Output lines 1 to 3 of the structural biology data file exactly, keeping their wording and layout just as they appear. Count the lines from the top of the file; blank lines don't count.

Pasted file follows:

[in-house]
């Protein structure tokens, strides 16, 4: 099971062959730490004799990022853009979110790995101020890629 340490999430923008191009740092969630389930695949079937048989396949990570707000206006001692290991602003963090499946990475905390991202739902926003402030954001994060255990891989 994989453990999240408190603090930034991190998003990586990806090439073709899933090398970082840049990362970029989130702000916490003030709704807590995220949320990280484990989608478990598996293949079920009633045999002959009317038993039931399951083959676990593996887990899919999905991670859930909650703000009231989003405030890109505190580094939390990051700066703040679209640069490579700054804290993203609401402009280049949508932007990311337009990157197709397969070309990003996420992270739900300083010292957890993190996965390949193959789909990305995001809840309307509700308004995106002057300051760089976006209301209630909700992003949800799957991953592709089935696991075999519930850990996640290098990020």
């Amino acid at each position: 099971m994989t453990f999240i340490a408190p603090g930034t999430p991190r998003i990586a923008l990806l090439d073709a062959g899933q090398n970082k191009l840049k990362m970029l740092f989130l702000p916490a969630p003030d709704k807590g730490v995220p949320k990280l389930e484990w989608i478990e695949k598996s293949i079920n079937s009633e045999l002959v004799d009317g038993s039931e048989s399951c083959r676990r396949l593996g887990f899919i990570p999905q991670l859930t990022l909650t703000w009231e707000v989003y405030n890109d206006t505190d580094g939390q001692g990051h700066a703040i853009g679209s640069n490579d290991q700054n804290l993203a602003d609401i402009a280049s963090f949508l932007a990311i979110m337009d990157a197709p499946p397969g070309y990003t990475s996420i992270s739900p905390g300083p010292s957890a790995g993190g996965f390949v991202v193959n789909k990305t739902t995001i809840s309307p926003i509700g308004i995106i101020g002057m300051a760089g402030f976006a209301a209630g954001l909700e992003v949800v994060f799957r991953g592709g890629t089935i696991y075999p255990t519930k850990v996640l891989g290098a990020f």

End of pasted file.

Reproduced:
[in-house]
């Protein structure tokens, strides 16, 4: 099971062959730490004799990022853009979110790995101020890629 340490999430923008191009740092969630389930695949079937048989396949990570707000206006001692290991602003963090499946990475905390991202739902926003402030954001994060255990891989 994989453990999240408190603090930034991190998003990586990806090439073709899933090398970082840049990362970029989130702000916490003030709704807590995220949320990280484990989608478990598996293949079920009633045999002959009317038993039931399951083959676990593996887990899919999905991670859930909650703000009231989003405030890109505190580094939390990051700066703040679209640069490579700054804290993203609401402009280049949508932007990311337009990157197709397969070309990003996420992270739900300083010292957890993190996965390949193959789909990305995001809840309307509700308004995106002057300051760089976006209301209630909700992003949800799957991953592709089935696991075999519930850990996640290098990020």
């Amino acid at each position: 099971m994989t453990f999240i340490a408190p603090g930034t999430p991190r998003i990586a923008l990806l090439d073709a062959g899933q090398n970082k191009l840049k990362m970029l740092f989130l702000p916490a969630p003030d709704k807590g730490v995220p949320k990280l389930e484990w989608i478990e695949k598996s293949i079920n079937s009633e045999l002959v004799d009317g038993s039931e048989s399951c083959r676990r396949l593996g887990f899919i990570p999905q991670l859930t990022l909650t703000w009231e707000v989003y405030n890109d206006t505190d580094g939390q001692g990051h700066a703040i853009g679209s640069n490579d290991q700054n804290l993203a602003d609401i402009a280049s963090f949508l932007a990311i979110m337009d990157a197709p499946p397969g070309y990003t990475s996420i992270s739900p905390g300083p010292s957890a790995g993190g996965f390949v991202v193959n789909k990305t739902t995001i809840s309307p926003i509700g308004i995106i101020g002057m300051a760089g402030f976006a209301a209630g954001l909700e992003v949800v994060f799957r991953g592709g890629t089935i696991y075999p255990t519930k850990v996640l891989g290098a990020f």